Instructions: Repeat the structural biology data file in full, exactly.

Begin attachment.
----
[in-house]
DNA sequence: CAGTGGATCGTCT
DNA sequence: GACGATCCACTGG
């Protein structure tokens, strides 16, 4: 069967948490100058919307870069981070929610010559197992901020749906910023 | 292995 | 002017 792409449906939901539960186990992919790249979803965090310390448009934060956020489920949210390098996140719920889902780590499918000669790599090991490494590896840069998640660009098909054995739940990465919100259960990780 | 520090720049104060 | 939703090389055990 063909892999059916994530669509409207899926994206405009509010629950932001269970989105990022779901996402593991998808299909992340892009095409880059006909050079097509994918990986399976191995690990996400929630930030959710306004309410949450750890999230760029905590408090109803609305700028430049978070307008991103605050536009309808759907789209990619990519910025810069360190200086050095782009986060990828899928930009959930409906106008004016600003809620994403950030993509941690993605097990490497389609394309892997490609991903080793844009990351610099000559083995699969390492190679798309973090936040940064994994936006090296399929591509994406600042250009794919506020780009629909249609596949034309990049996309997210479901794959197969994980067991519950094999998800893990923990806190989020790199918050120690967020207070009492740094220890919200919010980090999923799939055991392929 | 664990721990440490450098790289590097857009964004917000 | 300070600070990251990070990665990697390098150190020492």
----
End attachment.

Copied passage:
[in-house]
DNA sequence: CAGTGGATCGTCT
DNA sequence: GACGATCCACTGG
């Protein structure tokens, strides 16, 4: 069967948490100058919307870069981070929610010559197992901020749906910023 | 292995 | 002017 792409449906939901539960186990992919790249979803965090310390448009934060956020489920949210390098996140719920889902780590499918000669790599090991490494590896840069998640660009098909054995739940990465919100259960990780 | 520090720049104060 | 939703090389055990 063909892999059916994530669509409207899926994206405009509010629950932001269970989105990022779901996402593991998808299909992340892009095409880059006909050079097509994918990986399976191995690990996400929630930030959710306004309410949450750890999230760029905590408090109803609305700028430049978070307008991103605050536009309808759907789209990619990519910025810069360190200086050095782009986060990828899928930009959930409906106008004016600003809620994403950030993509941690993605097990490497389609394309892997490609991903080793844009990351610099000559083995699969390492190679798309973090936040940064994994936006090296399929591509994406600042250009794919506020780009629909249609596949034309990049996309997210479901794959197969994980067991519950094999998800893990923990806190989020790199918050120690967020207070009492740094220890919200919010980090999923799939055991392929 | 664990721990440490450098790289590097857009964004917000 | 300070600070990251990070990665990697390098150190020492």